Nicholas Tacitus Zegers

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Nicholas Tacitus Zegers (c.1495 – 25 August 1559) was a Flemish Franciscan biblical exegete.

Life[edit]

He was born either at Diest or Brussels during the latter half of the fifteenth century; After receiving an education at Leuven, he entered the Franciscan Order, joining the Province of Cologne; at the division for that province; he was assigned to the Low German Province.

Coming under the influence of Francis Titelmans, professor of exegesis in the convent of Leuven, he devoted himself to the study of Scriptures. He succeeded Titelmann in the chair of exegesis in 1536, which he held to 1548. After a period elsewhere, he returned to Leuven in 1558.[1]

He died at Leuven, 25 August 1559.

Works[edit]

In 1548 he gave up his chair to devote himself to writing. His foundation in Greek and Hebrew enabled him to exercise critical judgment on the explanation of passages of Holy Writ, a quality at that time quite rare. He opposed the reading of Erasmus on the Law of Christ from the Greek Testament.[2] His commentary is mostly antiquarian.[3] Memeranus writes of him:

Vir pietatis amans, semper studiosus honesti, Et bona qui semper publica ubique juvat.

Besides many translations of ascetical works from Flemish (Dutch) and French into Latin, he also wrote:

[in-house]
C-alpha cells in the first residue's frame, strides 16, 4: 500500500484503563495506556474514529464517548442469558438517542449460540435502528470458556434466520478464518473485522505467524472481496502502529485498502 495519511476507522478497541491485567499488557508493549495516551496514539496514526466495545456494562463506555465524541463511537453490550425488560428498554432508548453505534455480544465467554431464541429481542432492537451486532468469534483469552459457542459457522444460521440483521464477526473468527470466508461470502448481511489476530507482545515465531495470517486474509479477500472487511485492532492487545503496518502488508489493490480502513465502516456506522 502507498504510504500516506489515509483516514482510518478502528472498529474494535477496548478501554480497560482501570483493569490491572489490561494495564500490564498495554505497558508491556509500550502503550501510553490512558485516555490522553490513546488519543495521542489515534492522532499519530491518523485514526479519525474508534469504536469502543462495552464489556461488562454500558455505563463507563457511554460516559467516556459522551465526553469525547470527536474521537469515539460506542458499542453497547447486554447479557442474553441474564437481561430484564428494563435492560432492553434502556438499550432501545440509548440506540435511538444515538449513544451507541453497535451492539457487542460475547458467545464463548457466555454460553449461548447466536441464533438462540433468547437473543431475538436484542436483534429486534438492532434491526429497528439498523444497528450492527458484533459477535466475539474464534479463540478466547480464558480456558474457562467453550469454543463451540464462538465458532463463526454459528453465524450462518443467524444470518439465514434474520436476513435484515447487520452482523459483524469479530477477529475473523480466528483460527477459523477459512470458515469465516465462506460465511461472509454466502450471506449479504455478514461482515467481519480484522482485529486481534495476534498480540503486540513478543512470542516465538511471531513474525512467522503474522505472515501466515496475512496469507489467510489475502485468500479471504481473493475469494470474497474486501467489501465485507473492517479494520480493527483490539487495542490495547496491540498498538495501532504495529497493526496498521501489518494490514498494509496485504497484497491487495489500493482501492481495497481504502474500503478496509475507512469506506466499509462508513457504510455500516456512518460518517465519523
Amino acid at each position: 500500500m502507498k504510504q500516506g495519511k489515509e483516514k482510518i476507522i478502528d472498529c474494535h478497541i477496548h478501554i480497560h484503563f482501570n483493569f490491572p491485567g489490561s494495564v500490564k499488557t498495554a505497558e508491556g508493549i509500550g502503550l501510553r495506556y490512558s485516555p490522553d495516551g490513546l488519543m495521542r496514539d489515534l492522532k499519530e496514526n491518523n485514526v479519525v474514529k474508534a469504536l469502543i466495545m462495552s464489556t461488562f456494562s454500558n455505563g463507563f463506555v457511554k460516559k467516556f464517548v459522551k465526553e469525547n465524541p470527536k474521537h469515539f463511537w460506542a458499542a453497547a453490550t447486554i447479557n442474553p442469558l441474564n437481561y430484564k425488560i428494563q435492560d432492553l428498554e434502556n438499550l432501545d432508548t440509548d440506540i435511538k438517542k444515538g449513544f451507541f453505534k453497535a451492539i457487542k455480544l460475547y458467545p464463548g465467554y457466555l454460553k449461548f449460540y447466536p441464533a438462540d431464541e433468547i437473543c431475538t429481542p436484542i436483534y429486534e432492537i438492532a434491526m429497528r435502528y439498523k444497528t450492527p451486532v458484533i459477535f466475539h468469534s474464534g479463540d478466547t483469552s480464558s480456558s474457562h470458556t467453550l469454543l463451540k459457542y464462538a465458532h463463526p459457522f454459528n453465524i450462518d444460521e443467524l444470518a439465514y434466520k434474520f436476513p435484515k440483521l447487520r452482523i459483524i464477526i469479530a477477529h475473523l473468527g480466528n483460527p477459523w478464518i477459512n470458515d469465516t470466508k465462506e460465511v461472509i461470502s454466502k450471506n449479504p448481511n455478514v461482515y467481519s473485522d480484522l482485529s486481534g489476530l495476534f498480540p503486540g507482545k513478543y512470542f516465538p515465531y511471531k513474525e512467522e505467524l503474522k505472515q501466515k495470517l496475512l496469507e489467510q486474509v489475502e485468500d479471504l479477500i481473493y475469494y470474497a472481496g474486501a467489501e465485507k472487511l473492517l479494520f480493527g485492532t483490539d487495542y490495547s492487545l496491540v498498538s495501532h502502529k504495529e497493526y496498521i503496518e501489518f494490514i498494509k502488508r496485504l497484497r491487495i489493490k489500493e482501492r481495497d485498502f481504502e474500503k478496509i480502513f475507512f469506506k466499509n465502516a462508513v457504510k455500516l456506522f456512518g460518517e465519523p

• "Proverbia Teutonica Latinitate Donata" (Antwerp, 1550 and 1571);
  • "Scholion in omnes Novi Testamenti libros" (Cologne, 1553);
  • "Epanorthotes, sive Castigationes Novi Testamenti" (Cologne, 1555);
  • "Dye Collegie der Wysheit ghefundeert in dye universiteit der deughden" (Antwerp, 1556);
  • "Inventorium in Testamentum Novum", a kind of concordance (Antwerp, 1558 and 1566);
  • "Novum Jesu Christi Testamentum juxta vetorem ecclesiae editionem" (Leuven, 1559); and
  • a catechism in Flemish.

References[edit]

Notes[edit]

  1. ^ Kenneth Hagen, Hebrews Commenting from Erasmus to Bèze, 1516-1598 (1981), p. 77.
  2. ^ William Harry Rader, The Church and Racial Hostility: a history of interpretation of Ephesians 2, 11-22 (1978), p. 66 note 7; Google Books.
  3. ^ The Renaissance Bible

External links[edit]

Attribution

 This article incorporates text from a publication now in the public domainHerbermann, Charles, ed. (1913). "Nicholas Tacitus Zegers". Catholic Encyclopedia. New York: Robert Appleton.